I’ve received today the copies of my new book, Arguments for Welfare. It’s a short book at 117 pages, published by Rowman and Littlefield at the hefty price of £19.95. From the cover:
This book makes the case for the welfare state. Nearly every government in the developed world offers some form of social protection, and measures to improve the social and economic well-being of its citizens. However, the provision of welfare is under attack. The critics argue that welfare states are illegitimate, that things are best left to the market, and that welfare has bad effects on the people who receive it. If we need to be reminded why we ought to have welfare, it is because so many people have come think that we should not. Arguments for Welfare is a short, accessible guide to the arguments. Looking at the common ideas and reoccurring traits of welfare policy across the world it discusses: the meaning of the ‘Welfare State’, the moral basis of social policy, the limits of markets, public service provision and the role of government. With examples from around the world, the book explains why social welfare services should be provided and explores how the principles are applied. Most importantly, it argues for the welfare state’s continued value to society.
John Slater has been responsible for a series of Freedom of Information requests about the Universal Credit fiasco. Yesterday he sent me a copy of the project management plan introduced by Howard Shiplee, who was responsible for the development of Universal Credit from May 2013 until his departure, following illness, in September 2014. Shiplee had previously been responsible for building construction for the 2012 Olympic Games.
I was puzzled by the plan, and wrote back to John:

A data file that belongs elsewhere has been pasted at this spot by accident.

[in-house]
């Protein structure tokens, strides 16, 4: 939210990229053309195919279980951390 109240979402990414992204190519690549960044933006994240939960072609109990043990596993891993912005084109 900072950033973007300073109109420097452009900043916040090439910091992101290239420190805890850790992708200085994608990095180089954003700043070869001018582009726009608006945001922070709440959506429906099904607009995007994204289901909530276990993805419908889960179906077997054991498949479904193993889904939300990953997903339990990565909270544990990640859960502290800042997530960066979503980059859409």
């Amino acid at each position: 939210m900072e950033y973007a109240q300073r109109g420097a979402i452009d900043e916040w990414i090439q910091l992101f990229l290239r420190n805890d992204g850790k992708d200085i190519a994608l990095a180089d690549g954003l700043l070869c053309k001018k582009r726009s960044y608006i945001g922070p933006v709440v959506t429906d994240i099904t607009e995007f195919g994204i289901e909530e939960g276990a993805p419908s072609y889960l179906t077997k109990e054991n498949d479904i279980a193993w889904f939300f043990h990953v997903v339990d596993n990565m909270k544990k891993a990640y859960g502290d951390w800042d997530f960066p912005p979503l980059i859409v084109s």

I’m baffled – I can see no relationship between the steps to be taken and the design of a social security system. It looks more like a plan for building a McDonalds outlet, where all the groundwork’s laid and you know exactly what you want to do, so it’s all about delegating tasks. … I think you’re a project manager, John – – can you explain it to me?
I found John’s response so marvellously clear and helpful that I asked him if I could share it on the blog. Here it is.
You are right my background is programme and project management (my first degree was IT so I understand that aspect as well). You aren’t far off with your McDonalds analogy.
The plan is a classic case of an organisation focusing on the IT side of a major change programme. UC is one of the biggest change programme ever undertaken and nothing I’ve ever seen produced by the DWP reflects this.
The 100 day plan is a classic example of people that have been on a training course (e.g. Prince2 or Management Successful Programmes) but have never done the job for real. If you look down the left hand side of the ‘plan’ you’ll see the following headings:
- Key dates & decisions
- BT – Business (I suspect BT means business transformation)
- BT – Service Design & Build (I suspect BT means business transformation)